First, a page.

♥ As for jokes, the groom gets off lightly as no one is expecting great comedy performances from the grooms’ speech, so you can put in some funnies if you feel up to it or leave them out. I had a prop for my speech, a present tankard my wife bought me years before we were married that my best man handed over at the relevent part of the speech, and I’ve heard of a groom who gave his whole speech in verse. If there is anything you think might make the speech a bit more unique to you then give it a try.
♥ DO read your speech through, if only to yourself, as you write it, it’ll help you get an idea of if it works and if it’s too short or long.
♥ DON”T rely on a handwritten speech. Unless you do public speaking for a living, rule out any chance of nerves getting the better of you. For my own speech I was shaking so hard that when I offered the toasts, I couldn’t actually drink from the glass for fear of spilling it down me!
♥ Finally, DO try to write your own speech. If you ignore everything else i’ve written over all my articles, DON”T buy a speech someone else has written for you. You wanted to get married so here’s your chance to tell all your guests why. Take it, and no matter how poor you feel your wordsmithing is, she’ll love you for it, and you’ll be glad you did.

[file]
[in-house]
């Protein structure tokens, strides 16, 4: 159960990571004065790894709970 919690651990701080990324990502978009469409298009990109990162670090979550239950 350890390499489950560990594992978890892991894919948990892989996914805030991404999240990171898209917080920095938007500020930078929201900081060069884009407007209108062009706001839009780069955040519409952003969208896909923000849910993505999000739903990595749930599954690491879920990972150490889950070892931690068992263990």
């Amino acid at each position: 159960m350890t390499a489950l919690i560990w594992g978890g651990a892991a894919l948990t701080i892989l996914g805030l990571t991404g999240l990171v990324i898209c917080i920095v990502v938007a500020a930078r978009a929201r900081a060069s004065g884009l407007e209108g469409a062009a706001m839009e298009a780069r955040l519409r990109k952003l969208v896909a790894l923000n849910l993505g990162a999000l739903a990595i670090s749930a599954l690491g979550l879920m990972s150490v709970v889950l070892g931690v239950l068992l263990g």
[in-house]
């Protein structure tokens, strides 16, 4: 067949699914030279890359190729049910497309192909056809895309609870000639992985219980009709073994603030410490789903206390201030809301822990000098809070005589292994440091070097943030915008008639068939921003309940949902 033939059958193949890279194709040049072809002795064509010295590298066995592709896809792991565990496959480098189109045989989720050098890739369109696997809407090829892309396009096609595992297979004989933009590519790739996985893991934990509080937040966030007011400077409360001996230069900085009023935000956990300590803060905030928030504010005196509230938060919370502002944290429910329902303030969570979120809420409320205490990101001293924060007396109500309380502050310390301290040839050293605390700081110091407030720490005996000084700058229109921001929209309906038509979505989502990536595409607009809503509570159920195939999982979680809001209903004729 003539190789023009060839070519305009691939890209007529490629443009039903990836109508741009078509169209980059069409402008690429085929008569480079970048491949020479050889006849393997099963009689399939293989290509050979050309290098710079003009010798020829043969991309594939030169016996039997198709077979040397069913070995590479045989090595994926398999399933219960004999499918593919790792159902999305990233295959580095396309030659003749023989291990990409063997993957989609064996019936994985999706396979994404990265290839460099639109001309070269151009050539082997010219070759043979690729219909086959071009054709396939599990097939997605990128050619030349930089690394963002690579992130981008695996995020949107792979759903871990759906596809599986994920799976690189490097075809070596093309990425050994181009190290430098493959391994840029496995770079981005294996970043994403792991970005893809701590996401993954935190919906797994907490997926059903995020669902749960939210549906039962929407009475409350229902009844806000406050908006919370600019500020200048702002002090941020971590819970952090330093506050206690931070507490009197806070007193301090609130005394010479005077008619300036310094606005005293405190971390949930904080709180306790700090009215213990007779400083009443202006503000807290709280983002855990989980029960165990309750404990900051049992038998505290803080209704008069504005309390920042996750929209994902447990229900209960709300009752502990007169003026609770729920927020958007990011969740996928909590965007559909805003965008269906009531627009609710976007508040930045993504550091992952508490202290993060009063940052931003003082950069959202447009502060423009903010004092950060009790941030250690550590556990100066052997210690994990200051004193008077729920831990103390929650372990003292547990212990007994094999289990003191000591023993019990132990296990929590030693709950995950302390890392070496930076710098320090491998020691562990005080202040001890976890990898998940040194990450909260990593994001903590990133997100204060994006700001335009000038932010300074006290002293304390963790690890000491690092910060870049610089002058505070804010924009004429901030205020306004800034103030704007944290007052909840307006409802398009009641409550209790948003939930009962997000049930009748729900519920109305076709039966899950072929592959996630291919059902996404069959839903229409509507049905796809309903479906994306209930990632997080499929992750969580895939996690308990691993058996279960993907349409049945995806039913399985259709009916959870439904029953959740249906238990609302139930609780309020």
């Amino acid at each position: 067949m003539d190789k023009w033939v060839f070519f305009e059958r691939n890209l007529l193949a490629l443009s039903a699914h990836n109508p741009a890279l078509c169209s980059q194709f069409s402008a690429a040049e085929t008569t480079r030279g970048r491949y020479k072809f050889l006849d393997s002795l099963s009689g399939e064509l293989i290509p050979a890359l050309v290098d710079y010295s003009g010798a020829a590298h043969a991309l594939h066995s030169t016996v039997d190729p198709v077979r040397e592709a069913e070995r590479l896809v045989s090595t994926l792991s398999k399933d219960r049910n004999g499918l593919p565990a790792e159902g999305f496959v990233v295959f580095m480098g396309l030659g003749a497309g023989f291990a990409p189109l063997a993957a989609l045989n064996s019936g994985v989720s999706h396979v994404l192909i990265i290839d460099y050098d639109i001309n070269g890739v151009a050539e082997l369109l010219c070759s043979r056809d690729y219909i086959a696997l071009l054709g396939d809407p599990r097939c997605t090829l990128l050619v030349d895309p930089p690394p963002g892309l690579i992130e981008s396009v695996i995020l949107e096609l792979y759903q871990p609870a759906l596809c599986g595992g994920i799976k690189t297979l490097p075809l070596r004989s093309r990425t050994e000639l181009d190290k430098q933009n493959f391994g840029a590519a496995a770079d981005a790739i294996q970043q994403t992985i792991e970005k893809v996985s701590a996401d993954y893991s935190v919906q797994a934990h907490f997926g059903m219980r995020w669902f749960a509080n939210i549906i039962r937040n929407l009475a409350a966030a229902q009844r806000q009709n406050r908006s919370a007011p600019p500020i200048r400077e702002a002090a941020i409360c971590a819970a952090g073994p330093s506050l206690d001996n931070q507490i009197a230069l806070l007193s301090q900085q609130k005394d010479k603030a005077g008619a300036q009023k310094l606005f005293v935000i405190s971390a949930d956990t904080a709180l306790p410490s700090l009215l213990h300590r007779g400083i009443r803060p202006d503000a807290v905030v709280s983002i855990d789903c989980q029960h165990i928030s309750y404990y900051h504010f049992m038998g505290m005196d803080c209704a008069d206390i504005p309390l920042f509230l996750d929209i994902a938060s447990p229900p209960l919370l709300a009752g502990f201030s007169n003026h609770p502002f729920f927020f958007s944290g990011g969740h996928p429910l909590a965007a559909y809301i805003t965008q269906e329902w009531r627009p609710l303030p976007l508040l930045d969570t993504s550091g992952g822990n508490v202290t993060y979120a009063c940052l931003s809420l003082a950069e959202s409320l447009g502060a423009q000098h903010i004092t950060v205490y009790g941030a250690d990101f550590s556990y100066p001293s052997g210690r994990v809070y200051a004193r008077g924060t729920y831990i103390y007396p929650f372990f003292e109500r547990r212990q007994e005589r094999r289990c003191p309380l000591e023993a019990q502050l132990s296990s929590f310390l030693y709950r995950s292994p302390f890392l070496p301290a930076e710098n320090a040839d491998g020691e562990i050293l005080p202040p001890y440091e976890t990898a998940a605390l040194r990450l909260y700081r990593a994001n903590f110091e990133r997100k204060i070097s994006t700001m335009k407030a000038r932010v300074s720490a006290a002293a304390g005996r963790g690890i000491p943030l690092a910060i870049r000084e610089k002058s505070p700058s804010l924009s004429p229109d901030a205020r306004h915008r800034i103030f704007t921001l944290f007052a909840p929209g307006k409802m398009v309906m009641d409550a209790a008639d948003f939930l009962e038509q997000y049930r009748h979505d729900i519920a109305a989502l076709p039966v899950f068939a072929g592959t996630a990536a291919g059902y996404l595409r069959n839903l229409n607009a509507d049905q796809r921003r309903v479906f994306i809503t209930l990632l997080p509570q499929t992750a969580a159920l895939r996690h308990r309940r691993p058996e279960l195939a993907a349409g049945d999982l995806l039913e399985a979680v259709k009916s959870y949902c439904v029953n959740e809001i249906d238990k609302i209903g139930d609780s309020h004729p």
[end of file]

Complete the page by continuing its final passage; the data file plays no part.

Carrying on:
© Pow Pow Pictures 2011
Now on behalf of my wife and I, thank you all for joining us today to celebrate our marriage!
It is a privilege to be in the company of so many cherished family and friends. More than the places and the things, it is the people that make the day so memorable and in the years to come, when the food and the furnishings are forgotten, it will be your smiles, your kind words and your laughter we shall remember, so thank you all for coming and please be generous with all three.
Now in writing this speech I looked online for advice, and amongst the more prosaic advice on how long the speech should be and who to mention in what order, I found this gem. It said that a good groom’s speech should have the bride laughing in the beginning and crying by the end, so with that in mind, maybe some of you can keep an eye on Meryl for me and let me know how I do.
Also as is custom, there will be a few toasts during my speech, so please don’t neck the whole glass at the first toast… Linda…